Common Liturgy Update
Common Liturgy Update
Two Services to Continue through Thanksgiving
I hope you’re enjoying your summer.
Now that we’ve worshiped the past three weeks at 9:00 and 10:30 a.m. in a collaborative, “common liturgy” format, I wanted to reach out to you and share how I would like us as a community to move forward based on the feedback and responses we’ve received.
As you might know, the feedback about the worship format and times has been overwhelmingly positive and, even, enthusiastic. We’ve received responses from about 175 of you, a significant sample size distributed more or less evenly across the 8:30, 9:45, and 11:15 service constituencies. Less than 4% were negative about the common liturgy format and times.
Maybe I don’t need to tell you, but to have over 90% consensus in a church about anything, much less worship, is a rare occurrence. It shows a high level of trust and appreciation you all have for each other, your musical staff, and your volunteers. I’m grateful to serve with you at Aldersgate.
In case you missed the email we sent out when launching the Common Liturgy, here are some of the reasons the leaders and I thought it worth trying:
— The quality and diversity of our music can increase when our musical staff and volunteers are not diluted across 3 services.
— As Paul says in Romans, we’re to present our bodies as a living sacrifice; that is, the participants in worship themselves impact worship. Two full and robust worship services create a warmer, more energetic atmosphere.
— Contemporary worship services were created in the late 1980s and early 1990s as part of the “worship wars,” which created an “us vs. them” mentality that is contrary to Christian community. Increasingly, churches across the country are moving to a single collaborative style of worship.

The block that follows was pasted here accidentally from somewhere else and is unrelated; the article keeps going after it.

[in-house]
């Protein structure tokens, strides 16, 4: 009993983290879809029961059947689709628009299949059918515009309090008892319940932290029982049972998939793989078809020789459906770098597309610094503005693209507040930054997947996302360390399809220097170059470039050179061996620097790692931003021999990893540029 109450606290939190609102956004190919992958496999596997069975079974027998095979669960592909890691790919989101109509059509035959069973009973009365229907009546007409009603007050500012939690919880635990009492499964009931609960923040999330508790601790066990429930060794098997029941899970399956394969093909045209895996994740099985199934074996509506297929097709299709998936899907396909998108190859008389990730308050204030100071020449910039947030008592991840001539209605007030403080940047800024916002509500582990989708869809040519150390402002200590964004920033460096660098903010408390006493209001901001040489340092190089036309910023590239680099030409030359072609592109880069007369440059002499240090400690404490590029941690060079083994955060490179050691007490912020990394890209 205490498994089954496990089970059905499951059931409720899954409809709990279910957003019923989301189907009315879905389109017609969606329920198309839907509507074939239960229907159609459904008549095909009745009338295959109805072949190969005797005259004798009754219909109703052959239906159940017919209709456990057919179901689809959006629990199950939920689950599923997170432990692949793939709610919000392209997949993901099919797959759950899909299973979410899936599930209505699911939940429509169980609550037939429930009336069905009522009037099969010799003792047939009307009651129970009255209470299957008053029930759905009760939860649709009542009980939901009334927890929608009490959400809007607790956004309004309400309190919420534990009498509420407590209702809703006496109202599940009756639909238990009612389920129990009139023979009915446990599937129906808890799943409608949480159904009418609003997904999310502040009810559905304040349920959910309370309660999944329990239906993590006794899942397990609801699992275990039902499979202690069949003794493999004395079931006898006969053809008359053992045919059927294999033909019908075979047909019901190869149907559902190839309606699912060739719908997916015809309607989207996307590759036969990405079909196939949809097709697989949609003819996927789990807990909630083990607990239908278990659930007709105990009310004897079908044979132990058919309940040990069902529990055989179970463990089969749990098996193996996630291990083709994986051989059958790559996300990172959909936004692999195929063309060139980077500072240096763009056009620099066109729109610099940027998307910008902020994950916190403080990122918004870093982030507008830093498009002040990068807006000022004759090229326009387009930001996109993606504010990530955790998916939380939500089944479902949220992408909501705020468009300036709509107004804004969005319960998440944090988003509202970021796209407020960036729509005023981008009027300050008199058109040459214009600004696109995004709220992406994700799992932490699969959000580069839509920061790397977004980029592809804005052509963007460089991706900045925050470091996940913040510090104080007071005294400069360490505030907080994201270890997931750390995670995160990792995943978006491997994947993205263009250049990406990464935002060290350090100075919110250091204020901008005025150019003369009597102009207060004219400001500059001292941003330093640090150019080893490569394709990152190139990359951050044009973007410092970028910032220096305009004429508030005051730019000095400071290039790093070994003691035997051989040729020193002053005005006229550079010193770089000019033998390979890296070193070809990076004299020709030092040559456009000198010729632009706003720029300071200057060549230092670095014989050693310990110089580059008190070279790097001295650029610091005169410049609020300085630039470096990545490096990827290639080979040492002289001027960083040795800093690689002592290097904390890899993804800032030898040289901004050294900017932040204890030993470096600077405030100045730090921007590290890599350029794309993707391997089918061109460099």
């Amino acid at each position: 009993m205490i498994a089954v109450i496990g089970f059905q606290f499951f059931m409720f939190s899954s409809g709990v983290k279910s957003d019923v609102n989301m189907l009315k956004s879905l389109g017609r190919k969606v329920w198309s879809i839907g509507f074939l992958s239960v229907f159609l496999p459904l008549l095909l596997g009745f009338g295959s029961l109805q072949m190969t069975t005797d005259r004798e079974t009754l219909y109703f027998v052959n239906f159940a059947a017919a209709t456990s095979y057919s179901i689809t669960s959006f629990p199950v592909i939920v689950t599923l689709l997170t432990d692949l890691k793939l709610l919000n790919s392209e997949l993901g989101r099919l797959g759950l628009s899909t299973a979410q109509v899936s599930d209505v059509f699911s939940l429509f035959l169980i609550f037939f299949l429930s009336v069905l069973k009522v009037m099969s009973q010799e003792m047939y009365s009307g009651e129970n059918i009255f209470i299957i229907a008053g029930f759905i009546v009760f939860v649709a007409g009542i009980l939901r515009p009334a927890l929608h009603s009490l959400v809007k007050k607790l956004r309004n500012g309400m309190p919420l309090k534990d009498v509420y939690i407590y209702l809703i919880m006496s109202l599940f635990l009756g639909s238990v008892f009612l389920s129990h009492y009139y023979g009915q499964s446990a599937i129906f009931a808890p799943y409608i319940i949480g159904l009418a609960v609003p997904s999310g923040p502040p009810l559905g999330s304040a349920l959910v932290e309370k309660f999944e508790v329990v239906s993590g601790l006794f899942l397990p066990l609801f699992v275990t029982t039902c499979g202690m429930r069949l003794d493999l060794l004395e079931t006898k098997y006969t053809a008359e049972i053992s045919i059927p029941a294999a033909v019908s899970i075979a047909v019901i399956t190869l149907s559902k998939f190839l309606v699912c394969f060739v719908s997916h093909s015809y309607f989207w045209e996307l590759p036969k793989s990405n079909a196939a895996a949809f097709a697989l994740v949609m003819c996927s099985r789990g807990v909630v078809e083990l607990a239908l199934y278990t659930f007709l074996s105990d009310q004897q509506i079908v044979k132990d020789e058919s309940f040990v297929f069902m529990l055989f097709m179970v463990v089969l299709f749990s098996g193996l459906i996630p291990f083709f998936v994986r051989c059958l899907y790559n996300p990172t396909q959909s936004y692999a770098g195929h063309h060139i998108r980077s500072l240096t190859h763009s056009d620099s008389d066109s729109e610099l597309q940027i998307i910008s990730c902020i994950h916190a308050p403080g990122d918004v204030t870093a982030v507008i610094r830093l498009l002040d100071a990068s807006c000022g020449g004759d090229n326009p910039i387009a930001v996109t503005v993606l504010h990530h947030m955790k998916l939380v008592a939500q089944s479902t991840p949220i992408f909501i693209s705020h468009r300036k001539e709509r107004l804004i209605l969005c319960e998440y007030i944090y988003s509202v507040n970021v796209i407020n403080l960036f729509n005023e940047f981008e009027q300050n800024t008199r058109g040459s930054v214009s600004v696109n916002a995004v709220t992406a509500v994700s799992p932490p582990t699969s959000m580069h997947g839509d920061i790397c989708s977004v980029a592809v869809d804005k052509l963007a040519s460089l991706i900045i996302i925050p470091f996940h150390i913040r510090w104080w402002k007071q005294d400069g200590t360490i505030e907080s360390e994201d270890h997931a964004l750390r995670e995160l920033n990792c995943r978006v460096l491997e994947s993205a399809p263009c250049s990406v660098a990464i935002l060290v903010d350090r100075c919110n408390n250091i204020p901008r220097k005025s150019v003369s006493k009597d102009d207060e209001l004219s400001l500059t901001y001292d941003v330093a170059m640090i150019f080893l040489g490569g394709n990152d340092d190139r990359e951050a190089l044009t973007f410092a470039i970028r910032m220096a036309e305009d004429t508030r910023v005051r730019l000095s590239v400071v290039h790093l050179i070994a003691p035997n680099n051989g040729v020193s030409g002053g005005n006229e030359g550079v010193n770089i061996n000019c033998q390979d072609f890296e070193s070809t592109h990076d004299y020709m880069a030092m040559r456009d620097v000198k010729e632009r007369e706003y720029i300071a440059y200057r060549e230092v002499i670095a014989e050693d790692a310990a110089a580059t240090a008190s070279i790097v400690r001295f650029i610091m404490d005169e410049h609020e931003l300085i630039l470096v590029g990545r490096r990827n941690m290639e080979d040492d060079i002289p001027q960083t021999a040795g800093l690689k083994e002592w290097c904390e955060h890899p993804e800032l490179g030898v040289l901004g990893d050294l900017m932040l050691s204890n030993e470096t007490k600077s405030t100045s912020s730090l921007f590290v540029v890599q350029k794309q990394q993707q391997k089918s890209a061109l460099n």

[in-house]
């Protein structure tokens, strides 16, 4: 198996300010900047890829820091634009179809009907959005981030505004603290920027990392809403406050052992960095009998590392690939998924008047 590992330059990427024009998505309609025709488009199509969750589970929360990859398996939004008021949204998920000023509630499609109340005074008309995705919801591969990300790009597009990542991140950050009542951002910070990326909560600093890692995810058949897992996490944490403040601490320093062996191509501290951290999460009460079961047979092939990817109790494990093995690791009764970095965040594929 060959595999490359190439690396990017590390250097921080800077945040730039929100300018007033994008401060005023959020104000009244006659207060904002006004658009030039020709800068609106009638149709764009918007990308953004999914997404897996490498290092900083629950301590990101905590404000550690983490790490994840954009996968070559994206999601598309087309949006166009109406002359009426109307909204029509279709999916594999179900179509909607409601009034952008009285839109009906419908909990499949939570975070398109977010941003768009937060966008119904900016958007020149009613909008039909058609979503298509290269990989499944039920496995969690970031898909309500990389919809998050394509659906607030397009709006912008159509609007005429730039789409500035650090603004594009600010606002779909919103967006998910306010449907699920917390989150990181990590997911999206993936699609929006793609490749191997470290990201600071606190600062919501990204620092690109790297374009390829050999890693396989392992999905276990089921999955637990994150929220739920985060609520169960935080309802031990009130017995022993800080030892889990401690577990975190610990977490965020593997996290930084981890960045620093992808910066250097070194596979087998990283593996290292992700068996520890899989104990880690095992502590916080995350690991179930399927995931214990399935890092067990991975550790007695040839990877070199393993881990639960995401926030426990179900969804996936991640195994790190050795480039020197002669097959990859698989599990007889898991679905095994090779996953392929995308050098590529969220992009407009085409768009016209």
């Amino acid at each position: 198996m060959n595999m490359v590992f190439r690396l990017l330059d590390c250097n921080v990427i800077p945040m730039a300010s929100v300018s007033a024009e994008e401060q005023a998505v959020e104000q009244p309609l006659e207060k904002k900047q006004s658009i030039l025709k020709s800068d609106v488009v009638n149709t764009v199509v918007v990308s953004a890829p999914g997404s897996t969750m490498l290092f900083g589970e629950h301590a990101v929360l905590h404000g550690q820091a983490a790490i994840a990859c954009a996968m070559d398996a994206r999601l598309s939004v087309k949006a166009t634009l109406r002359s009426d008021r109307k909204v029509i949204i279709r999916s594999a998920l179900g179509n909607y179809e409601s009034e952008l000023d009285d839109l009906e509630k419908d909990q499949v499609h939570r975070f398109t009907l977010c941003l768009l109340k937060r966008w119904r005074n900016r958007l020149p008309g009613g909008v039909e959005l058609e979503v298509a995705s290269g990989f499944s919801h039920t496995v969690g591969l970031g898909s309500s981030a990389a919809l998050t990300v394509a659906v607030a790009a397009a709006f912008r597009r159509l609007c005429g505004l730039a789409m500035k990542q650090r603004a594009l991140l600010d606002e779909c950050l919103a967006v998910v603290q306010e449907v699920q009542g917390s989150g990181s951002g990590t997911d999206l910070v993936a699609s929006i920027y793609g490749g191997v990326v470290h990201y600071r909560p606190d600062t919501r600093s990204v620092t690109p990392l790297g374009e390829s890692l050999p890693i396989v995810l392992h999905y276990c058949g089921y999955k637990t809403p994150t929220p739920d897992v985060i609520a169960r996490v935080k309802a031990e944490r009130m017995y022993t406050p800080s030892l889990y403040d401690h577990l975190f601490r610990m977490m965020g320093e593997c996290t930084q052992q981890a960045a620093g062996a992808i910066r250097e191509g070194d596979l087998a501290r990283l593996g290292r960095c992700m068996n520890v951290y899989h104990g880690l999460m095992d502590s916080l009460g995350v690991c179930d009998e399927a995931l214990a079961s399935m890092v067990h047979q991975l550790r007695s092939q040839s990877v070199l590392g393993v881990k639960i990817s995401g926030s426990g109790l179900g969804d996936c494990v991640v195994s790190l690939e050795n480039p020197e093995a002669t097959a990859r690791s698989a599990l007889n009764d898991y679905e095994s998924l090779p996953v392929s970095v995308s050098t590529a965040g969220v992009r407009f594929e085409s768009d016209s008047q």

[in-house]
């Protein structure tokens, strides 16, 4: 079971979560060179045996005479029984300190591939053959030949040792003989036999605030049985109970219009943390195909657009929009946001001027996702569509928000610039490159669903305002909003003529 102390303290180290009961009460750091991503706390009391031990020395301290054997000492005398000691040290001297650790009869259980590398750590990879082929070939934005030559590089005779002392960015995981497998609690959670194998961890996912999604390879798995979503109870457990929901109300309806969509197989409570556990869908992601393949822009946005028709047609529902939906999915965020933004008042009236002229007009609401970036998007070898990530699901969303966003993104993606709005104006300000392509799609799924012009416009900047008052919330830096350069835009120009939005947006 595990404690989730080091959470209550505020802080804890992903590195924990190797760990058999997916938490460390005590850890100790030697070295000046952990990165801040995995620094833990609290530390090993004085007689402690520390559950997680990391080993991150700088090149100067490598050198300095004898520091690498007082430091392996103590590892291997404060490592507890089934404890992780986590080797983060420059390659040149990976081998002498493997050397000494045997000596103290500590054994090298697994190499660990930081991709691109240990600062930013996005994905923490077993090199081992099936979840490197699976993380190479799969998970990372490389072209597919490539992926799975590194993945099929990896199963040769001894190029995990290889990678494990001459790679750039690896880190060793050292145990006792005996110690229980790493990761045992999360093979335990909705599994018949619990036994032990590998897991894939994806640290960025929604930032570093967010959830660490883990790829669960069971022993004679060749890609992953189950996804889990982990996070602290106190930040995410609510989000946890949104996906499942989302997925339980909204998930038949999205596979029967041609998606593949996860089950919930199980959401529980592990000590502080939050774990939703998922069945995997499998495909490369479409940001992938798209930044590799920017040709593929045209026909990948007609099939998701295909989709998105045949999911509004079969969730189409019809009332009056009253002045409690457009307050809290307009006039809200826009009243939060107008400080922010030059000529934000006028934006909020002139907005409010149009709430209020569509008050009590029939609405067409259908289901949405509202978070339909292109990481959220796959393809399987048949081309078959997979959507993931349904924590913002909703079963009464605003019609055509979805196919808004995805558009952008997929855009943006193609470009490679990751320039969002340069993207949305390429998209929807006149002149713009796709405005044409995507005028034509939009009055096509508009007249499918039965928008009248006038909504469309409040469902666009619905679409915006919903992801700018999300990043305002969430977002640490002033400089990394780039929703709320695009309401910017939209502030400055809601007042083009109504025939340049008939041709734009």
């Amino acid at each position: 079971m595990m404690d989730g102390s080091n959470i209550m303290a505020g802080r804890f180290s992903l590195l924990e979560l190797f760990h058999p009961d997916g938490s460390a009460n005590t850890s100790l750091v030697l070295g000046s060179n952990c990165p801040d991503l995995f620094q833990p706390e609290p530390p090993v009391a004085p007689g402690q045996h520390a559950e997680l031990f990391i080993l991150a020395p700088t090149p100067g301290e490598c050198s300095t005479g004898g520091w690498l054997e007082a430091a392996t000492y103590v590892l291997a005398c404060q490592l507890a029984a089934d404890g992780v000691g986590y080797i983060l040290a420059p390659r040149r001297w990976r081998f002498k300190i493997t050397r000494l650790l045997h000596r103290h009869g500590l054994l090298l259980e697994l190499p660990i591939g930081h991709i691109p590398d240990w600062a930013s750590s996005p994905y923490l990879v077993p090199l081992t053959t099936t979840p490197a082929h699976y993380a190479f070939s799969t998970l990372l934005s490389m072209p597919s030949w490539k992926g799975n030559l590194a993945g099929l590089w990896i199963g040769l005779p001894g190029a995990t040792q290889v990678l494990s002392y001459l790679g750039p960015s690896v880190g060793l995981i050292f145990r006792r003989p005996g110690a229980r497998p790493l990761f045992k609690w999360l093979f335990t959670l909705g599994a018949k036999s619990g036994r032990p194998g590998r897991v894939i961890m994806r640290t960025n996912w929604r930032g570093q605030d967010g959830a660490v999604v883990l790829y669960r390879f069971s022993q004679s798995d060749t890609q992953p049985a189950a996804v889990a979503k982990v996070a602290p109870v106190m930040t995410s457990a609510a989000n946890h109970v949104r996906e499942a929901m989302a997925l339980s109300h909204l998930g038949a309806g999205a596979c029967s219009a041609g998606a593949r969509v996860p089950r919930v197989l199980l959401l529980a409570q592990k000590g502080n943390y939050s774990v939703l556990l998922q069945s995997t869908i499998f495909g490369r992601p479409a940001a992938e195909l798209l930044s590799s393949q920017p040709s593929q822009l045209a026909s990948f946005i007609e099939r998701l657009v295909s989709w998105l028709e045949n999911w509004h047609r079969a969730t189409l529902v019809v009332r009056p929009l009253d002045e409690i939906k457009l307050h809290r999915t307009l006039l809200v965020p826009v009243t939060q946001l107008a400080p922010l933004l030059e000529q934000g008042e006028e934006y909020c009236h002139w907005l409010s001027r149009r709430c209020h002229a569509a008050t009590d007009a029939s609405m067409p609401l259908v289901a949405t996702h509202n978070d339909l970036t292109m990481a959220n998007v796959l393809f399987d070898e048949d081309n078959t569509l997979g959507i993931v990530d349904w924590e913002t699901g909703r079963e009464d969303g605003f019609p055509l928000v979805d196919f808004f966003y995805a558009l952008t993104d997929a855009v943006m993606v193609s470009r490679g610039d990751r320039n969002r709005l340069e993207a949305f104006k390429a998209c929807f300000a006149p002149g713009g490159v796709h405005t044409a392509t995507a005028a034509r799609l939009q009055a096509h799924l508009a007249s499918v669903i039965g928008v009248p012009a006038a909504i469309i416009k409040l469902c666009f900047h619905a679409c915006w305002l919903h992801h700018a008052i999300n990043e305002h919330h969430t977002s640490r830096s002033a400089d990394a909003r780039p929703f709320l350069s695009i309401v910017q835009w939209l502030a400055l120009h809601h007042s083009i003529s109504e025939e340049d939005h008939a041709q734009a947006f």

— The Millennials and the generations closest to them do not seek distinct worship styles. They seek connection to the ancient tradition, authenticity, and quality. The popularity of contemporary Christian bands rediscovering and reinventing ancient and old hymns is but one example of this trend. In other words, just as the creation of a contemporary service was the right strategy in the 1980s to reach the Baby Boom generation, the blurring of “contemporary” vs. “traditional” is a best-practice strategy to reach the generations after them. For example, most of our young first-time visitors over the past two years have not come to us through the 9:45 service.
— Two worship services is a better way to respect and steward the time of our coffee, ushering, welcoming, scripture, and communion volunteers.
— This strong consensus has surprised us such that what we began as a pilot project appears to be an idea that warrants further experimentation and assessment. In addition, we can only determine how the two times and collaborative format function with the Sunday School program by trying it while the Sunday School program is in operation.
So, I invite you to continue the good will and trust you’ve already shown us as we extend the Common Liturgy experiment into the fall.
— We will continue to worship on Sunday mornings at 9:00 and 10:30 a.m. through Thanksgiving, at which time we will evaluate and assess, after having solicited your feedback again.
— Children’s and Youth Sunday School will meet during the 9:00 a.m. service.
— Adult Sunday School times will be determined by the teachers and class members.
— For families for whom 9:00 a.m. doesn’t work, Cindy Amos has graciously volunteered to lead a one-room Sunday School during the 10:30 worship hour to complement our Children’s Worship offering.
I’m thrilled to be in a church where the trust is high and where the musicians and singers are as flexible as they are skilled. No doubt we will encounter hiccups and challenges when the fall hits, and I encourage you to let us know how we can do better and how you can help us do better.